Farm animal selection and reproduction are on the threshold of the application of new biotechnologies. Modern biotechnologies will allow advances to be made. Research into physiology and embryology has provided a basis for the development of technologies that increase productivity of farm animals through enhanced control of reproductive function. The livestock provides many opportunities to utilize these disciplines and evolving competencies. Artificial insemination, embryo transfer, in vitro fertilization, cloning, transgenics and genomics all are components of the tool box for present and future applications. Understanding the mechanisms that regulate reproductive function has important implications for this diverse field. Several peptides play a role in determining the normal functioning of the neuroendocrine regulation of reproduction. Kiss1 neurons have emerged as primary transducers of internal and environmental cues to regulate the neuroendocrine reproductive axis. Leptin serves as a metabolic signal that acts on the hypothalamic-pituitary-ovarian axis to enhance GnRH and LH secretion and ovarian function. Leptin effects on Gonadotropin-Releasing Hormone (GnRH) /LH secretion are mediated by NPY and kisspeptin. In recent years, livestock productivity has been increased by improved reproduction. Various techniques have been developed and refined to obtain a large number of offspring from genetically superior animals or obtain offspring from infertile animals. These techniques include: artificial insemination, cryopreservation of gametes or embryos, induction of multiple ovulations, embryo transfer, in vitro fertilization, sex determination of sperm or embryos, nuclear transfer, cloning, etc. Further the wide development radio-immuno-assay technology offers wide scope for improving the reproductive efficiency of farm animals. RIA technique for early non-pregnancy diagnosis can be integrated in to AI programmes in order to increase their effectiveness, reduce the unproductive period of dairy cows and increase the economic benefits to farmers. The greater challenge lies ahead for animal researchers is to integrate and potentially exploit these novel technologies in a society-friendly manner. Accepting this challenge and working towards achieving such targets should enable us to reap maximum benefits from the farm animal sector.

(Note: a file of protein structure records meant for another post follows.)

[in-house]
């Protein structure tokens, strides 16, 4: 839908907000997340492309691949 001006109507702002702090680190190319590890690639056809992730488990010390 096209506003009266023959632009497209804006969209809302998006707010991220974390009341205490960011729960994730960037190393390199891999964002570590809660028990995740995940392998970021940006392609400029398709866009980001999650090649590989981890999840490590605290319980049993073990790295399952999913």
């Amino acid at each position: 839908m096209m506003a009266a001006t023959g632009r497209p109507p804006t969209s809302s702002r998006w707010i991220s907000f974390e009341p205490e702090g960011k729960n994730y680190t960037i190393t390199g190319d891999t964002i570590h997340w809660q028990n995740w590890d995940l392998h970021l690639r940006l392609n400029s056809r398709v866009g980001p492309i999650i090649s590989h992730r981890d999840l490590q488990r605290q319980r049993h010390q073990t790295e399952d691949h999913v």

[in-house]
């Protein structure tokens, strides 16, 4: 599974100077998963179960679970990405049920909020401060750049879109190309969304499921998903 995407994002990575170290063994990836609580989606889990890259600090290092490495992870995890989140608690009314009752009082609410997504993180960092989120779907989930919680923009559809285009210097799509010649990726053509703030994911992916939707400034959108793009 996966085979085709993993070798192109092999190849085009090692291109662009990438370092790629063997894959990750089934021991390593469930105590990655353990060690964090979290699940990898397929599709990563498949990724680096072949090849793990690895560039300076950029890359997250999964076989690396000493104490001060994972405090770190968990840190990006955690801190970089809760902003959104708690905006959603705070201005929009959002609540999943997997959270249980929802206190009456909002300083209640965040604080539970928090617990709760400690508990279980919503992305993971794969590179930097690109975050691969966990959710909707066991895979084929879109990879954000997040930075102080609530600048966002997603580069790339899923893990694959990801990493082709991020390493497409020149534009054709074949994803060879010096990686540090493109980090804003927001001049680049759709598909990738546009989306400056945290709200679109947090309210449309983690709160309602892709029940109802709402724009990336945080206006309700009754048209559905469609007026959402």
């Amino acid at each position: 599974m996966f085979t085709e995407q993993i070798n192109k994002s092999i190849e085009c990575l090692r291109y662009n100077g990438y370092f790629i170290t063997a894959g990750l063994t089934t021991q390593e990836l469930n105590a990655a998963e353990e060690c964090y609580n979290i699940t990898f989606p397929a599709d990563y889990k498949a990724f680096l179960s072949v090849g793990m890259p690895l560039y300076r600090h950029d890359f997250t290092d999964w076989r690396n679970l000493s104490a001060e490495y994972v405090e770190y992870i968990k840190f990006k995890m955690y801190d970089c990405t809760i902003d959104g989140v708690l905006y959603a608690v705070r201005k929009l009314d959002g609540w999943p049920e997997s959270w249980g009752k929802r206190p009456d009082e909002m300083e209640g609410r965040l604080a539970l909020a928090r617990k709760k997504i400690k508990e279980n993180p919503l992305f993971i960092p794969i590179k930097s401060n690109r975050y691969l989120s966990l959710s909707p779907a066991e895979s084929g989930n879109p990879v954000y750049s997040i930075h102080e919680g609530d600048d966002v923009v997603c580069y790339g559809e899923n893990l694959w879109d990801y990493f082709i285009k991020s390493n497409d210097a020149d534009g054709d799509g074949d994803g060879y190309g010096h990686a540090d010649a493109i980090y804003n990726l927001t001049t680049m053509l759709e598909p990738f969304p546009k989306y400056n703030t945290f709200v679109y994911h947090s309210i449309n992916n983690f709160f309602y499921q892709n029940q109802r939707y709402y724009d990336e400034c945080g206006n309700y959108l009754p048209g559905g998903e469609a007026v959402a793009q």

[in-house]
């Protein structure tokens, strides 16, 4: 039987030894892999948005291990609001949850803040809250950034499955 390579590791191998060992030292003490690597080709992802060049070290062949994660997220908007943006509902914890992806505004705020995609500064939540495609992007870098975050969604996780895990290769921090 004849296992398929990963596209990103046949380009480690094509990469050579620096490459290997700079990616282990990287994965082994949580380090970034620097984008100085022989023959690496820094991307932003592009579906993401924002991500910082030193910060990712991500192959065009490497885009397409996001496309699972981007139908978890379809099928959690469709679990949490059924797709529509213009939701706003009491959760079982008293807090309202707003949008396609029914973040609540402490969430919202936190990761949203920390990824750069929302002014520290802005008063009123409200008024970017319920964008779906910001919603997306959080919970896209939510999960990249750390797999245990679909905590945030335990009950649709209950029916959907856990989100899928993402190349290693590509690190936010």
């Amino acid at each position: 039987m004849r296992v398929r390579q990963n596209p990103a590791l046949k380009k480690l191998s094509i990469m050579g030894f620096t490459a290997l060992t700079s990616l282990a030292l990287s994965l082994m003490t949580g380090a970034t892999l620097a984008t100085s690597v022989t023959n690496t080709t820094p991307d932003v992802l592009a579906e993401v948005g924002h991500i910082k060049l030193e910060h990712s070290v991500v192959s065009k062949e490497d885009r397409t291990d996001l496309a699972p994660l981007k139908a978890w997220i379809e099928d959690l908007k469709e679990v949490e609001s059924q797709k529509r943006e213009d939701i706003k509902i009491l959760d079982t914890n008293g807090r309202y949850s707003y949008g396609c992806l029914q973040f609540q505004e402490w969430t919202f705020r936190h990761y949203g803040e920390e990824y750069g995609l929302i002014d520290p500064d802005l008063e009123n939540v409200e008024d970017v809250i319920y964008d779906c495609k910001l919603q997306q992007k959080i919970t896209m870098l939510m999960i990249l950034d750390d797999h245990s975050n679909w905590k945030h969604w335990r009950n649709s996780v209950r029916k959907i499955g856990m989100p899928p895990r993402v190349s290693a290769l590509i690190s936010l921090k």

Rajni Chhetri , T.V. Meenambigai and Veerasamy Sejian
  This review focused on our current understanding of the renal adult stem cells and their participation in kidney repair and regeneration. Currently, cells (growing in vitro) are being used as a replacement therapy/regenerative medicine with the great potential to treat kidney failure or other degenerative diseases. Regenerative medicine is now considered of great hope not only to control but also to cure some of the diseases which is otherwise difficult to treat. Recent studies have indicated that adult stem cells, either in the kidney itself or derived from the bone marrow, could participate in this repair process and might therefore be utilized clinically to treat acute renal failure. After renal ischemic injury, there is a upregulation of stromal cell-derived factor-1 expresson found in the kidney, which can induce leukocytosis and kidney repair. Renal stem cells, both from the renal papilla or the CD24+CD133+ cell niche of the Bowman’s capsule could differentiate into adult epithelial cells or tubular cells such as podocytes participate in this renal repair. Bone marrow-derived stem cells appeared to have a capacity for transdifferentiation and to be able to replace damaged renal tissue by replacing tubular epithelial cells, mesangial cells, endothelial cells and even podocytes. It is apparent from this review that there is a hidden potential within the kidney as well as in the bone marrow cells to stimulate endogenous or exogenous kidney regeneration. Further it can be speculated that harnessing the potential of these stem cells will go a long way in management and recovery of kidney failure through regenerative medicine approach.